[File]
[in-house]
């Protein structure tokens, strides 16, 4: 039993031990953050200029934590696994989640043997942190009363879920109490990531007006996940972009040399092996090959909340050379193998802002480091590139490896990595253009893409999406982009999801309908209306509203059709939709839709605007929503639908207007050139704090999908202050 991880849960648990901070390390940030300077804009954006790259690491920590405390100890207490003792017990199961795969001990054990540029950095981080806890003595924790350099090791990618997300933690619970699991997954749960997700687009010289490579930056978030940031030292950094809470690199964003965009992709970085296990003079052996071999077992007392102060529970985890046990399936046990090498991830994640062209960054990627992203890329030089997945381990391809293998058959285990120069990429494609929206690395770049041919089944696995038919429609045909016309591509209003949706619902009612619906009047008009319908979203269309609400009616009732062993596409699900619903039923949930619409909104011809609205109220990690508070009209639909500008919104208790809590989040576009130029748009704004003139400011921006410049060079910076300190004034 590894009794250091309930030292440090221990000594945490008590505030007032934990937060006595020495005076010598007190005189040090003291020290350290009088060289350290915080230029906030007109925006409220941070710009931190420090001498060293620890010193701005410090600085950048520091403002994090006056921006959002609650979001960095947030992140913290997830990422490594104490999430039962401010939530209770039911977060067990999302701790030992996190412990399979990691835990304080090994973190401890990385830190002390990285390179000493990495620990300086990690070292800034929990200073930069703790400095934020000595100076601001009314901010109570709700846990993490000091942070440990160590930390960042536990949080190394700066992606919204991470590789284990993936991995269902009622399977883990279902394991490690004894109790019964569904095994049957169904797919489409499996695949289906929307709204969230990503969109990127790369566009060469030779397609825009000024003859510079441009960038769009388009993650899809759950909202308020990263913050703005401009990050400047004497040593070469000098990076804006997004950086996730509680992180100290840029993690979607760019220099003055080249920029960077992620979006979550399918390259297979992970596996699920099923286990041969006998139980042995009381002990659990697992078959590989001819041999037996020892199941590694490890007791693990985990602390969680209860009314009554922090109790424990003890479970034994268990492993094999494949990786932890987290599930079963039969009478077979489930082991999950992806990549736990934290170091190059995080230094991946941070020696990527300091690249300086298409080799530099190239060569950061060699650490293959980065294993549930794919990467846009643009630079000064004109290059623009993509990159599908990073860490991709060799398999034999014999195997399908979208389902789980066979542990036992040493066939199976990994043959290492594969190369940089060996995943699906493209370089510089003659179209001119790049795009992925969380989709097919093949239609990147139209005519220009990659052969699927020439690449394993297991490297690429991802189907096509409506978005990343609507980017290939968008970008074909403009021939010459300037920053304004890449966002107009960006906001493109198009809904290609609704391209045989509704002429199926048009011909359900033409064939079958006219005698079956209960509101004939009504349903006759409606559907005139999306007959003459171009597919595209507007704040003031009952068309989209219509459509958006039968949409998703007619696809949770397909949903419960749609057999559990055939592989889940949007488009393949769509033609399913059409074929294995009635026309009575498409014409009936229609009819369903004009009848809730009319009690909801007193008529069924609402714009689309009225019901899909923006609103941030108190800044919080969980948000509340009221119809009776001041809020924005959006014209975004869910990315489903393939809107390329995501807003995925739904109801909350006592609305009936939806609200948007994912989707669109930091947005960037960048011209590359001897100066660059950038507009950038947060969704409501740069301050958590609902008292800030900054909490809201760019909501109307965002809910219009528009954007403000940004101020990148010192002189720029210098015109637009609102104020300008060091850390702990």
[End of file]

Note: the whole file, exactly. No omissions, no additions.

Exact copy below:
[in-house]
């Protein structure tokens, strides 16, 4: 039993031990953050200029934590696994989640043997942190009363879920109490990531007006996940972009040399092996090959909340050379193998802002480091590139490896990595253009893409999406982009999801309908209306509203059709939709839709605007929503639908207007050139704090999908202050 991880849960648990901070390390940030300077804009954006790259690491920590405390100890207490003792017990199961795969001990054990540029950095981080806890003595924790350099090791990618997300933690619970699991997954749960997700687009010289490579930056978030940031030292950094809470690199964003965009992709970085296990003079052996071999077992007392102060529970985890046990399936046990090498991830994640062209960054990627992203890329030089997945381990391809293998058959285990120069990429494609929206690395770049041919089944696995038919429609045909016309591509209003949706619902009612619906009047008009319908979203269309609400009616009732062993596409699900619903039923949930619409909104011809609205109220990690508070009209639909500008919104208790809590989040576009130029748009704004003139400011921006410049060079910076300190004034 590894009794250091309930030292440090221990000594945490008590505030007032934990937060006595020495005076010598007190005189040090003291020290350290009088060289350290915080230029906030007109925006409220941070710009931190420090001498060293620890010193701005410090600085950048520091403002994090006056921006959002609650979001960095947030992140913290997830990422490594104490999430039962401010939530209770039911977060067990999302701790030992996190412990399979990691835990304080090994973190401890990385830190002390990285390179000493990495620990300086990690070292800034929990200073930069703790400095934020000595100076601001009314901010109570709700846990993490000091942070440990160590930390960042536990949080190394700066992606919204991470590789284990993936991995269902009622399977883990279902394991490690004894109790019964569904095994049957169904797919489409499996695949289906929307709204969230990503969109990127790369566009060469030779397609825009000024003859510079441009960038769009388009993650899809759950909202308020990263913050703005401009990050400047004497040593070469000098990076804006997004950086996730509680992180100290840029993690979607760019220099003055080249920029960077992620979006979550399918390259297979992970596996699920099923286990041969006998139980042995009381002990659990697992078959590989001819041999037996020892199941590694490890007791693990985990602390969680209860009314009554922090109790424990003890479970034994268990492993094999494949990786932890987290599930079963039969009478077979489930082991999950992806990549736990934290170091190059995080230094991946941070020696990527300091690249300086298409080799530099190239060569950061060699650490293959980065294993549930794919990467846009643009630079000064004109290059623009993509990159599908990073860490991709060799398999034999014999195997399908979208389902789980066979542990036992040493066939199976990994043959290492594969190369940089060996995943699906493209370089510089003659179209001119790049795009992925969380989709097919093949239609990147139209005519220009990659052969699927020439690449394993297991490297690429991802189907096509409506978005990343609507980017290939968008970008074909403009021939010459300037920053304004890449966002107009960006906001493109198009809904290609609704391209045989509704002429199926048009011909359900033409064939079958006219005698079956209960509101004939009504349903006759409606559907005139999306007959003459171009597919595209507007704040003031009952068309989209219509459509958006039968949409998703007619696809949770397909949903419960749609057999559990055939592989889940949007488009393949769509033609399913059409074929294995009635026309009575498409014409009936229609009819369903004009009848809730009319009690909801007193008529069924609402714009689309009225019901899909923006609103941030108190800044919080969980948000509340009221119809009776001041809020924005959006014209975004869910990315489903393939809107390329995501807003995925739904109801909350006592609305009936939806609200948007994912989707669109930091947005960037960048011209590359001897100066660059950038507009950038947060969704409501740069301050958590609902008292800030900054909490809201760019909501109307965002809910219009528009954007403000940004101020990148010192002189720029210098015109637009609102104020300008060091850390702990």